Friday, 2 September 2005

The christology of Peter C. Hodgson

Peter C. Hodgson’s book on christology has never really received much attention: Jesus—Word and Presence: An Essay in Christology (Philadelphia: Fortress, 1971). But on the whole I think it’s a creative and noteworthy attempt at christological construction. The book is completely devoted to the conceptuality of the later Heidegger and to the “new hermeneutic” (as it was then called!) of Ernst Fuchs and Gerhard Ebeling. And in spite of its philosophical commitments, it is also a deeply exegetical book in which research into the historical Jesus plays a decisive role.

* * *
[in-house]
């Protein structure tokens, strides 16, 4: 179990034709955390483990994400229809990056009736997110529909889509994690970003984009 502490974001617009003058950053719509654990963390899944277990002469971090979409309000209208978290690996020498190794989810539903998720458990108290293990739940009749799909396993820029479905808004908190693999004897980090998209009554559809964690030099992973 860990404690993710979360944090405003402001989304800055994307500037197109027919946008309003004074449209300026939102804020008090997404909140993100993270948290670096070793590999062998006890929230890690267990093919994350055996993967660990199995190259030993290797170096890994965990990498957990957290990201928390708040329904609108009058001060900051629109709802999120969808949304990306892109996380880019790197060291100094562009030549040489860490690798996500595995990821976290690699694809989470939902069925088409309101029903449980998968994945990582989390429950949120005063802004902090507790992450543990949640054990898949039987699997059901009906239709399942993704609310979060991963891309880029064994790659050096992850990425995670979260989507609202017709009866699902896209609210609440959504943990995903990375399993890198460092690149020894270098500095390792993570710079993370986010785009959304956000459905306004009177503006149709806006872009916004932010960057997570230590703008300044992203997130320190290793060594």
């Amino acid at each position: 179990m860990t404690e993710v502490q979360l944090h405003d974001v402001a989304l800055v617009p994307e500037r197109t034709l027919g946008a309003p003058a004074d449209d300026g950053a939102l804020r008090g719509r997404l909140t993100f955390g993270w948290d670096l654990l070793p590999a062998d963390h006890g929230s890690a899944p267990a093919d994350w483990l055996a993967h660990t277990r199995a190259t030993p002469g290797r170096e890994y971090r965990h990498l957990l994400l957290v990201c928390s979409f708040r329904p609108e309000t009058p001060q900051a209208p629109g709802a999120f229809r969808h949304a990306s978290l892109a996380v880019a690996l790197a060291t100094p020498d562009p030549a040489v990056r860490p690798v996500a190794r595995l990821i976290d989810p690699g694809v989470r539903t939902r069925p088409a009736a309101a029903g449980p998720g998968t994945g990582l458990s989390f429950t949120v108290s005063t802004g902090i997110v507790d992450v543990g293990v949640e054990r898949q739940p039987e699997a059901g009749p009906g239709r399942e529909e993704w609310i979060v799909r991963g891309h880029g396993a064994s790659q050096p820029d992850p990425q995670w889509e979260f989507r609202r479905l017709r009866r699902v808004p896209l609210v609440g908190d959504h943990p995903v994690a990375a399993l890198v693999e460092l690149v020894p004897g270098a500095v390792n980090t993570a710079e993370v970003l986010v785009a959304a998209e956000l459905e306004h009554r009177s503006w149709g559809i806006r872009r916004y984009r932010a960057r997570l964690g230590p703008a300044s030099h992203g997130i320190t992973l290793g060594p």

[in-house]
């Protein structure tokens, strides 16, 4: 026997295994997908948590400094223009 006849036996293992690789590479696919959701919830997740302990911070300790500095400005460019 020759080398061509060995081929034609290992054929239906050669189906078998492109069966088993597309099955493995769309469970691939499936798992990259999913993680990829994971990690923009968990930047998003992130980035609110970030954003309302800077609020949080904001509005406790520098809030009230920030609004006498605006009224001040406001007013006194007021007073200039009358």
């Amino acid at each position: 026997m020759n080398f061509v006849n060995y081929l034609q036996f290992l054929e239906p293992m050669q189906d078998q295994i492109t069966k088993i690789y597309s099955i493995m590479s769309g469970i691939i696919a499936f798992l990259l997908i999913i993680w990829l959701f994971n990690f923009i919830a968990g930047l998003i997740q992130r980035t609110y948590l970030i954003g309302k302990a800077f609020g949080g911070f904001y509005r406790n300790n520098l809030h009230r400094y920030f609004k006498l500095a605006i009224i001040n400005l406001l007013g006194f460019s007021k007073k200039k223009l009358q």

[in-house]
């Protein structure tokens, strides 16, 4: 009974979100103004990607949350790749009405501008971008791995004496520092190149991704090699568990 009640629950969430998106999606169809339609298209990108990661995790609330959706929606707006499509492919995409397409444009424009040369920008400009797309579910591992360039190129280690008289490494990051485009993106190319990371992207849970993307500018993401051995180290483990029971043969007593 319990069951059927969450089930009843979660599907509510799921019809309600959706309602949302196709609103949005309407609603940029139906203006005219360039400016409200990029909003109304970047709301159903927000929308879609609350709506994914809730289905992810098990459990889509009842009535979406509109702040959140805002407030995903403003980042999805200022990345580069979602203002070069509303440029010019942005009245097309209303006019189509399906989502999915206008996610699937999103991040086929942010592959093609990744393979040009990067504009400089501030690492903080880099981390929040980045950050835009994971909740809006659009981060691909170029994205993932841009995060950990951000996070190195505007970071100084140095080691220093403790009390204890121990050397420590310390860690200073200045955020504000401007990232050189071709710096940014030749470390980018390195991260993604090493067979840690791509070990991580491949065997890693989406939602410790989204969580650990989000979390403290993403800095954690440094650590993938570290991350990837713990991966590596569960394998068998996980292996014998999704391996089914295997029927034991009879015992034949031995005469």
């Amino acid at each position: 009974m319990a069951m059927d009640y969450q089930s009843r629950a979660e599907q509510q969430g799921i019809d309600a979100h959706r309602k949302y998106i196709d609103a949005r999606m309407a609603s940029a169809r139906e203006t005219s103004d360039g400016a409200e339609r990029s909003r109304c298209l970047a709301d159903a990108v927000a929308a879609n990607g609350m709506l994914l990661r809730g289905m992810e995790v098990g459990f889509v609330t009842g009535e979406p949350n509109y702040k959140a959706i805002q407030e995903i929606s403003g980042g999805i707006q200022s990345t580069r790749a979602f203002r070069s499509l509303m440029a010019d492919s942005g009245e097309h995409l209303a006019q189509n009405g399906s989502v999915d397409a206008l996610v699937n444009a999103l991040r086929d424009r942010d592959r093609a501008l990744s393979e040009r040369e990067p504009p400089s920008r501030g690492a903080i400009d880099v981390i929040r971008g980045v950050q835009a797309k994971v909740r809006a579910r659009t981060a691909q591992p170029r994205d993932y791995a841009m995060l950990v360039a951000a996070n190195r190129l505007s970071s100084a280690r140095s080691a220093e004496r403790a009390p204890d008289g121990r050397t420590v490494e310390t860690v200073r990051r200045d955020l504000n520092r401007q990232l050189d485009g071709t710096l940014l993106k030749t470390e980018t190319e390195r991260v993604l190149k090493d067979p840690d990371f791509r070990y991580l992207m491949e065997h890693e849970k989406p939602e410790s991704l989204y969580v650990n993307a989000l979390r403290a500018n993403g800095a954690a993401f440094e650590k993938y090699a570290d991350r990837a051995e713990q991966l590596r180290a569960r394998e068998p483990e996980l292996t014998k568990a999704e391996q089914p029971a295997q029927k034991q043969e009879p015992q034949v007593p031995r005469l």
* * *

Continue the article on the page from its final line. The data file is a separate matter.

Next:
At the heart of Hodgson’s christology is the dialectic of “presence” and “absence.” He takes the experience of atheism as his point of departure—i.e., the experience of the “absence of God”—and he then constructs an entire christology around the concept of God’s “presence.”

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